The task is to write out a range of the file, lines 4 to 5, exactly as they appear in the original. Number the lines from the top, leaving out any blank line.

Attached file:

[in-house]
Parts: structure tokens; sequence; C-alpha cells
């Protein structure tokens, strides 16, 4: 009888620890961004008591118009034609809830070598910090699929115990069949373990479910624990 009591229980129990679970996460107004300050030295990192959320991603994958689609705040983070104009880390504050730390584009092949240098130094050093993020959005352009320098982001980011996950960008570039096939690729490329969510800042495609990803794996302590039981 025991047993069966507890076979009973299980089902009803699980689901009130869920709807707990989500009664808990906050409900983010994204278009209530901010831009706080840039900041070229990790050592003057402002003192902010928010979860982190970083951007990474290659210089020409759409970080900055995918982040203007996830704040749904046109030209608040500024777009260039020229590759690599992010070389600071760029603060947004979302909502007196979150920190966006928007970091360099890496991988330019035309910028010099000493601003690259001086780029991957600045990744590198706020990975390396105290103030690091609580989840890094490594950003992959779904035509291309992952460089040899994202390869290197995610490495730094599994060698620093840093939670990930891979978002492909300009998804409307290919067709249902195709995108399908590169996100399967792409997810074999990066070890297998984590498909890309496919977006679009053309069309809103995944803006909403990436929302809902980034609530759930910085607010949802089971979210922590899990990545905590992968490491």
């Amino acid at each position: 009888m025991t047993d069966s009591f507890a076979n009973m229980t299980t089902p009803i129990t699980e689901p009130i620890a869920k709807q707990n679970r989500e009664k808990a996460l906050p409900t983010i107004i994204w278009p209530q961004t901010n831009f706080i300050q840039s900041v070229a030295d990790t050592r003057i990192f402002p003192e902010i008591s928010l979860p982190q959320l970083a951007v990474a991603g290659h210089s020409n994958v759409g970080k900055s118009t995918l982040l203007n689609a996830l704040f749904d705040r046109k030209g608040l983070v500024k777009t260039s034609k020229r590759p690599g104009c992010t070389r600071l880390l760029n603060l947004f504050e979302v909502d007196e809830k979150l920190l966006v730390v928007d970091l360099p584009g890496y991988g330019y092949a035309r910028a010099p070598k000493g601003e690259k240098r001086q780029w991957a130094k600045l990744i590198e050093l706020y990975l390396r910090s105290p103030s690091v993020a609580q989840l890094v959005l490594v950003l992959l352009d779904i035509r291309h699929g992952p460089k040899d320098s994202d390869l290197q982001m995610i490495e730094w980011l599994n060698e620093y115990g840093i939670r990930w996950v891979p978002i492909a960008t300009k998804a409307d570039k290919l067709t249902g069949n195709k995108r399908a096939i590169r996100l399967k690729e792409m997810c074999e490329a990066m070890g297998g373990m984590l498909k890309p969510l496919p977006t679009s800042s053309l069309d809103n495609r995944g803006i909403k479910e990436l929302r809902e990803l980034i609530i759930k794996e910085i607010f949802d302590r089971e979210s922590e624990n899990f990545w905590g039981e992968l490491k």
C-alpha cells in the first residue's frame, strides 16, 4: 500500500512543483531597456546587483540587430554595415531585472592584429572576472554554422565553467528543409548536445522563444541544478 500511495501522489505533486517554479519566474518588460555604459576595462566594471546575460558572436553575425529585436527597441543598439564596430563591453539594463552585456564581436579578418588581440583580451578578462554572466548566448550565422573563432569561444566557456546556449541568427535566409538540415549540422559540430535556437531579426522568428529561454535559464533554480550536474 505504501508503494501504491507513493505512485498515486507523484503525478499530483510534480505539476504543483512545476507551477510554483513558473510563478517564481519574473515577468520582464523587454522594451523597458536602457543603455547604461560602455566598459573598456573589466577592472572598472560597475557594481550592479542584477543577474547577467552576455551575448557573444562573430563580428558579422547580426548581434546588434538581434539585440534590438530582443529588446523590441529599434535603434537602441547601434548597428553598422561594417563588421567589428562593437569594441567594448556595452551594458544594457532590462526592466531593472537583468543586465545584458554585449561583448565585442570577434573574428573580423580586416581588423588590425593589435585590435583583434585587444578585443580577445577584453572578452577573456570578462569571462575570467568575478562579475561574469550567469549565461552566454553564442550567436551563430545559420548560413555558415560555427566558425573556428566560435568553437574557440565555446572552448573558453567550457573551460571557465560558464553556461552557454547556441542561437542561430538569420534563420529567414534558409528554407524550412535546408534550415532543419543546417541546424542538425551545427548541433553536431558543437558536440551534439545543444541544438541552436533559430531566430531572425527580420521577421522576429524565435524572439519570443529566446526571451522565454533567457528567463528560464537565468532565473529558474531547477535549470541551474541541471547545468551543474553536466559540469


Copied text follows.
């Amino acid at each position: 009888m025991t047993d069966s009591f507890a076979n009973m229980t299980t089902p009803i129990t699980e689901p009130i620890a869920k709807q707990n679970r989500e009664k808990a996460l906050p409900t983010i107004i994204w278009p209530q961004t901010n831009f706080i300050q840039s900041v070229a030295d990790t050592r003057i990192f402002p003192e902010i008591s928010l979860p982190q959320l970083a951007v990474a991603g290659h210089s020409n994958v759409g970080k900055s118009t995918l982040l203007n689609a996830l704040f749904d705040r046109k030209g608040l983070v500024k777009t260039s034609k020229r590759p690599g104009c992010t070389r600071l880390l760029n603060l947004f504050e979302v909502d007196e809830k979150l920190l966006v730390v928007d970091l360099p584009g890496y991988g330019y092949a035309r910028a010099p070598k000493g601003e690259k240098r001086q780029w991957a130094k600045l990744i590198e050093l706020y990975l390396r910090s105290p103030s690091v993020a609580q989840l890094v959005l490594v950003l992959l352009d779904i035509r291309h699929g992952p460089k040899d320098s994202d390869l290197q982001m995610i490495e730094w980011l599994n060698e620093y115990g840093i939670r990930w996950v891979p978002i492909a960008t300009k998804a409307d570039k290919l067709t249902g069949n195709k995108r399908a096939i590169r996100l399967k690729e792409m997810c074999e490329a990066m070890g297998g373990m984590l498909k890309p969510l496919p977006t679009s800042s053309l069309d809103n495609r995944g803006i909403k479910e990436l929302r809902e990803l980034i609530i759930k794996e910085i607010f949802d302590r089971e979210s922590e624990n899990f990545w905590g039981e992968l490491k």
C-alpha cells in the first residue's frame, strides 16, 4: 500500500512543483531597456546587483540587430554595415531585472592584429572576472554554422565553467528543409548536445522563444541544478 500511495501522489505533486517554479519566474518588460555604459576595462566594471546575460558572436553575425529585436527597441543598439564596430563591453539594463552585456564581436579578418588581440583580451578578462554572466548566448550565422573563432569561444566557456546556449541568427535566409538540415549540422559540430535556437531579426522568428529561454535559464533554480550536474 505504501508503494501504491507513493505512485498515486507523484503525478499530483510534480505539476504543483512545476507551477510554483513558473510563478517564481519574473515577468520582464523587454522594451523597458536602457543603455547604461560602455566598459573598456573589466577592472572598472560597475557594481550592479542584477543577474547577467552576455551575448557573444562573430563580428558579422547580426548581434546588434538581434539585440534590438530582443529588446523590441529599434535603434537602441547601434548597428553598422561594417563588421567589428562593437569594441567594448556595452551594458544594457532590462526592466531593472537583468543586465545584458554585449561583448565585442570577434573574428573580423580586416581588423588590425593589435585590435583583434585587444578585443580577445577584453572578452577573456570578462569571462575570467568575478562579475561574469550567469549565461552566454553564442550567436551563430545559420548560413555558415560555427566558425573556428566560435568553437574557440565555446572552448573558453567550457573551460571557465560558464553556461552557454547556441542561437542561430538569420534563420529567414534558409528554407524550412535546408534550415532543419543546417541546424542538425551545427548541433553536431558543437558536440551534439545543444541544438541552436533559430531566430531572425527580420521577421522576429524565435524572439519570443529566446526571451522565454533567457528567463528560464537565468532565473529558474531547477535549470541551474541541471547545468551543474553536466559540469